Font Size: June 9, 2016

Mosaic of Martian North Pole and Ice Cap from MOM

Chennai |

The Mars Colour Camera (MCC) on-board the Mars Orbiter Mission (MOM) has captured many images of North Pole of Mars.

The Indian Space Research Organisation (ISRO) ina release in its website said topographically corrected MCC reflectance mosaic was prepared by Space Applications Centre (SAC), ISRO, Ahmedabad using nine MCC images observed during December 16, 2015 to January 26, 2016.

The period of observation corresponds to the solar longitude (Ls) from 82 Deg to 100 Deg of 33rd Martian year.To keep the track of time on Mars, the position of Mars in its orbit around the Sun is used--it is a kind of longitudinal system that goes from 0 to 360 degrees.

Therefore solar longitudes (Ls) is used to keep track of the seasons on Mars; the Ls=0 Deg is the start of northern spring and Ls=180 Deg is the start of southern spring, the release said. The individual images were converted to atmosphere reflectance (I/F) and then, Minnaert topographic correction was applied.

The image shown was projected into Sample Azimuthal Equal Area, the resulting pieces were mosaicked for full view of the polar cap. The seasonal Martian polar caps wax and wane in response to the condensation and sublimation of carbon dioxide (CO2) resulting from seasonal insolation changes on Mars. It said in northern winters (Ls=270-360 Deg), the polar cap grows much larger in area since atmospheric CO2 freezes and deposits a layer of dry ice (frozen CO2) on top of the ice cap and the surrounding terrain. When summer returns (Ls=90-180 Deg), warm temperatures cause the dry ice to sublimate away, and the polar cap shrinks in size.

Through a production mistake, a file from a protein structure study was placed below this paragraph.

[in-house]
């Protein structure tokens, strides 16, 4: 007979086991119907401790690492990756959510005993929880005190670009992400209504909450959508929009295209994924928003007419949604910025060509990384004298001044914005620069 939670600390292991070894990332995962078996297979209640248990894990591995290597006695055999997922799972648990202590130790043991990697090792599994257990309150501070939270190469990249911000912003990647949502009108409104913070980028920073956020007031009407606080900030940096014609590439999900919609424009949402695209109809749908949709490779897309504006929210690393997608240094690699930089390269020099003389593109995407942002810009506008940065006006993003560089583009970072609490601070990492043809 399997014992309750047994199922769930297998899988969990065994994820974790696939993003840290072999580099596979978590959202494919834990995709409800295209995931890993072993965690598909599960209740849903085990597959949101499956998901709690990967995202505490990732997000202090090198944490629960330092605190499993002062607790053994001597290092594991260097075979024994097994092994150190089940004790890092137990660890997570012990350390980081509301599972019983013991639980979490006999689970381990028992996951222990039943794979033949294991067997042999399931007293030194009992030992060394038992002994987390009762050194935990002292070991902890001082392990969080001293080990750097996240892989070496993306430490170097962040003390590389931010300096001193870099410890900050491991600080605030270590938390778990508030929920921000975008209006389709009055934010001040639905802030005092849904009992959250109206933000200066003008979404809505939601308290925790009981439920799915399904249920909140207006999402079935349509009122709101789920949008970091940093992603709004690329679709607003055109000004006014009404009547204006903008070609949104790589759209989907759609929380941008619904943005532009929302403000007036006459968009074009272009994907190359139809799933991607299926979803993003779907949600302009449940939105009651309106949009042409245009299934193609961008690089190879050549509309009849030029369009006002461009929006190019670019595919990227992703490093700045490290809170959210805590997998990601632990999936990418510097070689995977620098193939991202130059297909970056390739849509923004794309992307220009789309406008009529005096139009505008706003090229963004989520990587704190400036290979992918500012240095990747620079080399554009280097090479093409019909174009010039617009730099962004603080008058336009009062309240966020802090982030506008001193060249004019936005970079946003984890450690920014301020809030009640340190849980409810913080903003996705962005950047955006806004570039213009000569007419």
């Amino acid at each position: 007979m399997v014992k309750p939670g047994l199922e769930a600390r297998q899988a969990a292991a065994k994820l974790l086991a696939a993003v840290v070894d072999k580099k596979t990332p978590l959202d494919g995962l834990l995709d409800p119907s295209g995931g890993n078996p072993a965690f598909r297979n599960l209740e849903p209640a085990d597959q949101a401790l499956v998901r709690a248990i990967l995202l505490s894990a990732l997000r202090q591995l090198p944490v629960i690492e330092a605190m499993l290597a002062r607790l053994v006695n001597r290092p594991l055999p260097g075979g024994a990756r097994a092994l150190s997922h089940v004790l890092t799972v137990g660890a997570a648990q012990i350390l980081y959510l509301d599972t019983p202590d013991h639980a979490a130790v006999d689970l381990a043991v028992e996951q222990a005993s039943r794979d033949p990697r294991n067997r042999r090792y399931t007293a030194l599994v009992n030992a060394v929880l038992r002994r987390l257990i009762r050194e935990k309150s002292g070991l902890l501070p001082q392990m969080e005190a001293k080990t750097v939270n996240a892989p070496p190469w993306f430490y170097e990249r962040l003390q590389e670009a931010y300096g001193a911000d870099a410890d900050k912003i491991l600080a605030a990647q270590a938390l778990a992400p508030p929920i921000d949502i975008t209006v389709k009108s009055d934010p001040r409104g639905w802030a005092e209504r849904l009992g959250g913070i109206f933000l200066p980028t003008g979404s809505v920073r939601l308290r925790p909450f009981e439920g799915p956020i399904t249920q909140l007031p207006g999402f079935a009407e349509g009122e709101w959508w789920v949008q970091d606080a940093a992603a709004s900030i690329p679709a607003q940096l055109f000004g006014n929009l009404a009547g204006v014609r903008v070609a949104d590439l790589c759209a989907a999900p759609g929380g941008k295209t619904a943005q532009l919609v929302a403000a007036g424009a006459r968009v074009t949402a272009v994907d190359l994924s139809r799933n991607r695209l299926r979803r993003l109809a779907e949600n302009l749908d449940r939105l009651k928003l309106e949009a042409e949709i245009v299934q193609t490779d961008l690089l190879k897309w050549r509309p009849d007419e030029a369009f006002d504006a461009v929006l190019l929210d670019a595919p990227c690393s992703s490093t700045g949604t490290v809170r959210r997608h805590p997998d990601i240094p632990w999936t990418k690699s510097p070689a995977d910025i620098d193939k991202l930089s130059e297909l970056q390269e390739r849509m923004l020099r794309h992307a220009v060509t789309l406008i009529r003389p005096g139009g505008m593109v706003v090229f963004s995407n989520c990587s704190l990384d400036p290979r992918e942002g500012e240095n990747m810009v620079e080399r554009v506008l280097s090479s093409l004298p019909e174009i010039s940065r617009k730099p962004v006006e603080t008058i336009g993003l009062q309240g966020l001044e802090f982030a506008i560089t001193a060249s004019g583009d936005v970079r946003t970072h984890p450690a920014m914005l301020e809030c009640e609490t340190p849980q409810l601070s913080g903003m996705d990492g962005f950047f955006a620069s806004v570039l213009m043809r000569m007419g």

The period of North Pole observation from MCC belongs to the end of northern spring and early summers, showing seasonal sublimation. The northern ice cap on Mars extends about 1,100 km from pole. Major topographic and surface albedo features were easily seen in this mosaic, the release said. The edge of the ice cap was surrounded by "polar layered terrain", a series of layers of ice and dust.

The ground throughout the Polar Regions appears to have lots of ice in or under the soil. Winds caused by temperature differences between the ice cap and its surrounding, blow throughout the Polar Regions. ''They carve interesting grooves into the ice cap, and build up sand dunes in areas around the pole. Light brown areas are a mix of ice and dust and are called "polar layered terrain'', it said. The Dark brown areas around the ice cap were sand dunes. The huge canyon, Chasma Boreale was seen in the ice cap on the left side of the picture.UNI GV MVR 1500

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